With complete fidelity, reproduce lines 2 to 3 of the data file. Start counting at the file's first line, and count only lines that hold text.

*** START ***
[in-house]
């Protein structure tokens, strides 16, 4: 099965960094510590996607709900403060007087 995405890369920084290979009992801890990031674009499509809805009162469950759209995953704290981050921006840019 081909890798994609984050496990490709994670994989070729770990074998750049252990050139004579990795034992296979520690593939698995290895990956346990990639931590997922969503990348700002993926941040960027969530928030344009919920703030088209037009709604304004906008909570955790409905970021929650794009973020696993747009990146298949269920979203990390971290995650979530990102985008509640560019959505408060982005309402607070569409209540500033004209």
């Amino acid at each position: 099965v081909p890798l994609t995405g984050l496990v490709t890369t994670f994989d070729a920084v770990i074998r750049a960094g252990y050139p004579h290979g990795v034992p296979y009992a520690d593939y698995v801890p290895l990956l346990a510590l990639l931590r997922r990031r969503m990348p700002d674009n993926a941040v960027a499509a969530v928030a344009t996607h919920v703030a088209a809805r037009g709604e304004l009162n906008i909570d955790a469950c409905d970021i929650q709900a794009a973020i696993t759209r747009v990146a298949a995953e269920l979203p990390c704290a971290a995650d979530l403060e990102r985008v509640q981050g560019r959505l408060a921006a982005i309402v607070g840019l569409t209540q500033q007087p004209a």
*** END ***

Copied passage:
């Protein structure tokens, strides 16, 4: 099965960094510590996607709900403060007087 995405890369920084290979009992801890990031674009499509809805009162469950759209995953704290981050921006840019 081909890798994609984050496990490709994670994989070729770990074998750049252990050139004579990795034992296979520690593939698995290895990956346990990639931590997922969503990348700002993926941040960027969530928030344009919920703030088209037009709604304004906008909570955790409905970021929650794009973020696993747009990146298949269920979203990390971290995650979530990102985008509640560019959505408060982005309402607070569409209540500033004209």
């Amino acid at each position: 099965v081909p890798l994609t995405g984050l496990v490709t890369t994670f994989d070729a920084v770990i074998r750049a960094g252990y050139p004579h290979g990795v034992p296979y009992a520690d593939y698995v801890p290895l990956l346990a510590l990639l931590r997922r990031r969503m990348p700002d674009n993926a941040v960027a499509a969530v928030a344009t996607h919920v703030a088209a809805r037009g709604e304004l009162n906008i909570d955790a469950c409905d970021i929650q709900a794009a973020i696993t759209r747009v990146a298949a995953e269920l979203p990390c704290a971290a995650d979530l403060e990102r985008v509640q981050g560019r959505l408060a921006a982005i309402v607070g840019l569409t209540q500033q007087p004209a």